In 2007, we began a National Institutes of Health–funded study of neonatal early-onset sepsis (EOS) whose goal was to develop multivariate predictive models that could be used by clinicians to evaluate a newborn’s risk of EOS. We approached this study with 3 objectives. First, we would evaluate the statistical association of individual, established risk factors for neonatal EOS with the outcome of culture-confirmed infection. Second, we would use routinely captured, objective data that could be found in an electronic medical record. Third, we would determine whether we could develop accurate multivariate predictive models without using the clinical diagnosis of chorioamnionitis. We took a Bayesian perspective that quantifies the value of incremental information explicitly. This approach begins with a prior probability (the incidence of EOS in the population as baseline risk). This prior probability is then modified as more information becomes available. We originally intended to modify this initial risk estimate using the likelihood ratios from 3 models: 1 model based on risk factors known at the moment of birth, 1 model based on the infant’s clinical condition, and 1 model based on the complete blood cell count. Performance of the complete blood cell count components was poor,1 so we ultimately decided not to include it in our final approach. We first published the model based on risk factors at birth,2 and later published the model based on the evolving clinical condition along with a proposed clinical management algorithm.3 The management algorithm was developed during a series of discussions with clinicians who practiced in the birth hospitals of Kaiser-Permanente Northern California (KPNC) that focused on the number-needed-to-treat associated with different levels of estimated risk. To facilitate clinical use of the models, we developed the web-based neonatal EOS calculator (https://neonatalsepsiscalculator.kaiserpermanente.org). We did not recommend use of this calculator in a vacuum; its deployment at KPNC hospitals was part of a carefully designed implementation program that included reassessment of the calculator with more recent KPNC data.4 We performed a large prospective validation study at the KPNC birth hospitals5 and a smaller study in Philadelphia, Pennsylvania.6 Although these studies used slightly different clinical management algorithms, both demonstrated significant declines in the use of empirical antibiotics among infants born at 35 or more weeks’ gestation. Neither study identified any short-term safety issues; most important, the KPNC study demonstrated no change in the very low incidence (approximately 1 in 20 000 live births) of readmission to the hospital with EOS after initial discharge from the birth hospital. Recently, as reviewed by Achten et al7 in this issue of JAMA Pediatrics, several other investigators have performed retrospective medical record analyses or prospective implementation studies to address the clinical performance of the calculator models. Achten and colleagues7 concluded that the use of this quantitative approach to neonatal EOS risk is associated with decreased antibiotic use compared with prior approaches, without concern that the approach fails to identify significant numbers of newborns with EOS.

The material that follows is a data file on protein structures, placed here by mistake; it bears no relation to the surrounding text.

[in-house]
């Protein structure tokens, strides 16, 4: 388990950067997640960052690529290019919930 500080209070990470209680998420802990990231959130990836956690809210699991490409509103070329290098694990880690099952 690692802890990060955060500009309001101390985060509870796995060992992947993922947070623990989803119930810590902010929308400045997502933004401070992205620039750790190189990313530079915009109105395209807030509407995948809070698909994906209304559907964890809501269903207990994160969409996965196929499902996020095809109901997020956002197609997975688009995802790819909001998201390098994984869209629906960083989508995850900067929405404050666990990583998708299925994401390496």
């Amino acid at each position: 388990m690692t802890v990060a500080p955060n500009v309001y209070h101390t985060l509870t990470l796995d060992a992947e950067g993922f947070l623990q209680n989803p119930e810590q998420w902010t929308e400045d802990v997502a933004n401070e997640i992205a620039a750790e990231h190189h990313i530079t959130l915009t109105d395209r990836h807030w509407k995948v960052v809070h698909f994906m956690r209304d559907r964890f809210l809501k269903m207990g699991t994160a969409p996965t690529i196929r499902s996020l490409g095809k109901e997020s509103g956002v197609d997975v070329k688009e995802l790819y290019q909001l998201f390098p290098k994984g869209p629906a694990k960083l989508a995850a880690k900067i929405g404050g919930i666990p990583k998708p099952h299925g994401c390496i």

Puopolo KM, Escobar GJ. Neonatal Sepsis Evaluation: Facing the Certainty of Uncertainty. JAMA Pediatr. 2019;173(11):1015–1016. doi:10.1001/jamapediatrics.2019.2832
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